The BOV is composed of sixteen members appointed by the Governor of the Commonwealth of Virginia, subject to confirmation by the General Assembly, for terms of four years. In addition, a non-voting student member is appointed to serve a one-year term each year before the annual meeting of the BOV. The Rector and Visitors serve as the corporate board for the University of Virginia, and are responsible for the long-term planning of the University. The BOV approves the policies and budget of the University, and is entrusted with the preservation of the University's many traditions, including the Honor System.
As such, the BOV approves the construction projects at the University of Virginia and requires presentations at various stages of project execution. The University Architect coordinates these BOV reviews.
BOV approval of A/E Selections and Architectural Guidelines: is required and will be coordinated by the Architect for the University. The Architectural Guidelines should address each of the following seven general headings as appropriate.
1. Initial reference shall be made to the Vision Statement:
"Inherent in these Guidelines is the intent and scope of the Vision Statement for the Buildings and Grounds of the University of Virginia, adopted by the BOV on May 21, 1991. The Vision Statement shall be the primary reference for the overall design and planning of the Project."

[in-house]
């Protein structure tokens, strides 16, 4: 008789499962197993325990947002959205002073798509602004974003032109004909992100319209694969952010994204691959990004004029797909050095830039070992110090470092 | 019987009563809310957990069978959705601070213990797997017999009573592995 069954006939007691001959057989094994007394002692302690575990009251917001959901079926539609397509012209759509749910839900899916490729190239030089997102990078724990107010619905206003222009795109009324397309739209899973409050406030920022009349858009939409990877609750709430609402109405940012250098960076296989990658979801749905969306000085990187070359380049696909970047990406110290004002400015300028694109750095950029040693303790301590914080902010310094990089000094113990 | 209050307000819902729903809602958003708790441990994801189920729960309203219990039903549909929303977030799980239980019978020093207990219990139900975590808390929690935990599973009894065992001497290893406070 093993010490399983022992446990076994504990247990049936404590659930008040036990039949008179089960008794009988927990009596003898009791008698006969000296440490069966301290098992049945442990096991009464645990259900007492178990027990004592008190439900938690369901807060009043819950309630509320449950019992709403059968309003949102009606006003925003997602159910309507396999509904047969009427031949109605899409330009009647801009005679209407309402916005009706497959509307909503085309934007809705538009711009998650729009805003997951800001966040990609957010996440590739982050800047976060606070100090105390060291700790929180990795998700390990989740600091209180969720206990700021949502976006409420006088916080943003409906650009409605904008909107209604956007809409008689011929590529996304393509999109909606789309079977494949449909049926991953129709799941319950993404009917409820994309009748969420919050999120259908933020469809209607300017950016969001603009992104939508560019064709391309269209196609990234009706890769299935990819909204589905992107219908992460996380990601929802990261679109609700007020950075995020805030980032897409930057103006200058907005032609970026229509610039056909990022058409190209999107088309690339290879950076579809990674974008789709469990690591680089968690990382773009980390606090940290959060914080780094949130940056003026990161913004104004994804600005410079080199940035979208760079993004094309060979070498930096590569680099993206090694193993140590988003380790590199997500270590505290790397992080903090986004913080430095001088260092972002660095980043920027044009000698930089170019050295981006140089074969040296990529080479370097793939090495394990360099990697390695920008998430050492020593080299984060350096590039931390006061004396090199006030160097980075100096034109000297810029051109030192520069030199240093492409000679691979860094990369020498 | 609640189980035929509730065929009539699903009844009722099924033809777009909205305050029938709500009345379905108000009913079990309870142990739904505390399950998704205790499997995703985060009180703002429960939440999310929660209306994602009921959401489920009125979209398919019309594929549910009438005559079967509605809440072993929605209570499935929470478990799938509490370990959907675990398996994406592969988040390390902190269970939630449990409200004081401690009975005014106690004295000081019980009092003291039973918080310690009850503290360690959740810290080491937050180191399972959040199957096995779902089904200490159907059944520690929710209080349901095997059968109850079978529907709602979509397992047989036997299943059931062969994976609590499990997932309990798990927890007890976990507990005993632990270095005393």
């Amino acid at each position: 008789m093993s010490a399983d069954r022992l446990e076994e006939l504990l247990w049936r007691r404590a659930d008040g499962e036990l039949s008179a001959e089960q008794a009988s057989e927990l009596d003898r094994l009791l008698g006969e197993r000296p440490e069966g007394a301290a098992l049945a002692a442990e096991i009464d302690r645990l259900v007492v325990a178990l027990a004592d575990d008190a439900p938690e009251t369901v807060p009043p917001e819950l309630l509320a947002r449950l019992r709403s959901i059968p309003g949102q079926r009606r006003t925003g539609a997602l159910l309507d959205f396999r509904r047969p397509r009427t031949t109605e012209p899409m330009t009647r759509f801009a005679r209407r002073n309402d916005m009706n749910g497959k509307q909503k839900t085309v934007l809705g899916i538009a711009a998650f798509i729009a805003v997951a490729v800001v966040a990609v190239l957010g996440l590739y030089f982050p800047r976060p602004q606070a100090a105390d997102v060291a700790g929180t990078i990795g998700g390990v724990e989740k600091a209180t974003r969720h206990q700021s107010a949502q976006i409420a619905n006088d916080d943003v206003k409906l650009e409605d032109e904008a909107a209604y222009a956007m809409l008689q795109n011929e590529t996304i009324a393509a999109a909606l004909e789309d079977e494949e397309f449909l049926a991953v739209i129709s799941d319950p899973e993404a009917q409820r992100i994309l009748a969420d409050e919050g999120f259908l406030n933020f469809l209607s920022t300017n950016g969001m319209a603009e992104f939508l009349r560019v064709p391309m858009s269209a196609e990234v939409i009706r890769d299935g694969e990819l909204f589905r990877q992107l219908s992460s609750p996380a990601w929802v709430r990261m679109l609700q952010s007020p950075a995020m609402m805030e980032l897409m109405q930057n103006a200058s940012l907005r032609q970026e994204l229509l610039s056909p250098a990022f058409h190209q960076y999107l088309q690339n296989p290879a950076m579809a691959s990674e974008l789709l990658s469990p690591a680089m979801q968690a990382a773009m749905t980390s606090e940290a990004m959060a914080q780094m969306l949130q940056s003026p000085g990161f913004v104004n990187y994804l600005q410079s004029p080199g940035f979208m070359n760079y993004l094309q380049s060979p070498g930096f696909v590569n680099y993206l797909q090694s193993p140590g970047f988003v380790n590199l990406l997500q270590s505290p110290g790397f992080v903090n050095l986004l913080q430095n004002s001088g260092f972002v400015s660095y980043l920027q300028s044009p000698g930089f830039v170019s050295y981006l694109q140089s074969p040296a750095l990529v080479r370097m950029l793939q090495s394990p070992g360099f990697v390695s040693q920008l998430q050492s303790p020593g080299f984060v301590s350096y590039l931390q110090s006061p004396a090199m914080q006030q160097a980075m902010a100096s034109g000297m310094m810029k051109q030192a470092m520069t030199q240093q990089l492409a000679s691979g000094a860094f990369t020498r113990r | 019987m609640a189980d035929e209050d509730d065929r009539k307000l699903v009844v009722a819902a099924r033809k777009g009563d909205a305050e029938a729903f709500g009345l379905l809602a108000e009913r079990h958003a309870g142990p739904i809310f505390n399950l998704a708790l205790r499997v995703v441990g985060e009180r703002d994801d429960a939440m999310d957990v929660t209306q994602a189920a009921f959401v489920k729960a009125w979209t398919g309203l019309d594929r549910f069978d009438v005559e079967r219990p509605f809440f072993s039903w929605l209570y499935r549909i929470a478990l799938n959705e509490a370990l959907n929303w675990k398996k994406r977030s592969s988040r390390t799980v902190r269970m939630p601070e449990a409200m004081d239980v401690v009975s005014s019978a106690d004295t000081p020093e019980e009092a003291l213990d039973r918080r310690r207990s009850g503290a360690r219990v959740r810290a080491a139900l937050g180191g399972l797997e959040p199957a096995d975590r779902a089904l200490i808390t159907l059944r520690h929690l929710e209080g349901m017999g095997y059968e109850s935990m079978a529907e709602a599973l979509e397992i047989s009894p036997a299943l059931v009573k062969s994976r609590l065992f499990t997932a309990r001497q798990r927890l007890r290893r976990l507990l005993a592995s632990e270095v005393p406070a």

2. Contribution to the Master Plan
3. Nature of site and site plan strategy (this is also the place to address any landscape issues which may be specific to this Project)
4. Context, mass, and scale; relationship to the surrounding community, if appropriate
5. Architectural character, form and materials
6. Pedestrian and vehicular issues, including parking
7. Other issues unique to this Project (if any)
BOV approval of Schematic Designs and Preliminary Designs: is required and will be coordinated by the Architect for the University. These presentations will be similar to the AARB presentations noted above and will include
• an aerial photo (whenever possible),
• a site plan demonstrating the relationships with other buildings and major topographical and landscape features,
• simple plans with the basic functional organization clearly portrayed,
• rendered elevations with shadows and in color,
• cross sections (often necessary to explain how additions are connected to their parent buildings),
• and either a rendered perspective or a model or one or more photographs of a model